Restaurants are licensed. Spas are licensed. Even a street busker needs a licence to operate.
Yet landlords -- who are responsible for vital services such as heat, electricity and water as well as ensuring fire protection and complying with property standards rules -- are not required to have a licence to operate in Toronto.
As an article from the Toronto Star notes, the current rules aren't working well for tenants of 500 Dawes Rd., a nearby apartment building.
If you think tenants need better protection, you'll have a chance to have your voice heard at four public community meetings being held this month to get tenant input into improving living conditions in rental apartment buildings. (The closest community meeting is Sat. Aug. 20, 11 a.m. to 1 p.m. at Broadlands Community Centre at 19 Castlegrove Blvd. near Lawrence Ave. E. and Victoria Park Ave.).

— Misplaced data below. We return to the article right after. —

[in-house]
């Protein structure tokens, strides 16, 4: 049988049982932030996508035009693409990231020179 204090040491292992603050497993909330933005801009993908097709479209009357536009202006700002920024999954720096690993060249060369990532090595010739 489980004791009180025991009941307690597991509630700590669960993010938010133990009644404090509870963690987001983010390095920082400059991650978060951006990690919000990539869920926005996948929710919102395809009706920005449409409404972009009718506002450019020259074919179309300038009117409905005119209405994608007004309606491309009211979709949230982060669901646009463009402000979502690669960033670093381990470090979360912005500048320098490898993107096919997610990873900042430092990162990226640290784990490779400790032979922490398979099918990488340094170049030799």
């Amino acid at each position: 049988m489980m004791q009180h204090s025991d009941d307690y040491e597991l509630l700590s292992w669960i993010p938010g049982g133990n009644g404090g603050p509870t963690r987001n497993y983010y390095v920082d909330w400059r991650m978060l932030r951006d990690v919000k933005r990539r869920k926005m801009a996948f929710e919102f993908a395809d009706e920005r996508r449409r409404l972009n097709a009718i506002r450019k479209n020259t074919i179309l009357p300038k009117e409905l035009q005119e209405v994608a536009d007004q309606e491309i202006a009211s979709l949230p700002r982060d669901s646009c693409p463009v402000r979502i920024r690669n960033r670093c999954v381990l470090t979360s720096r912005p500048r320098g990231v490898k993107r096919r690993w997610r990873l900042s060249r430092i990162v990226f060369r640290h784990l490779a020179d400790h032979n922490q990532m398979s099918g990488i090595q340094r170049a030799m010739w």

Proposed landlord requirements include:
- A plan to notify tenants of service disruptions and outstanding City orders
- A centrally located posting board for all notifications
- A maintenance plan which includes both interior and exterior maintenance. It would also include a pest management plan, snow removal/de-icing plans, and maintenance of mechanical systems (i.e. heating, elevators)
- A cleaning plan
- A state of good repair capital plan
- Annual inspections of common areas
Learn more about the need for stronger protection for tenants through the short video at the link below:
Get more information about the proposal for landlord licensing through the link below:
Check out the list of the worst 100 apartment buildings for City of Toronto investigations at the link below (the top two are in East York):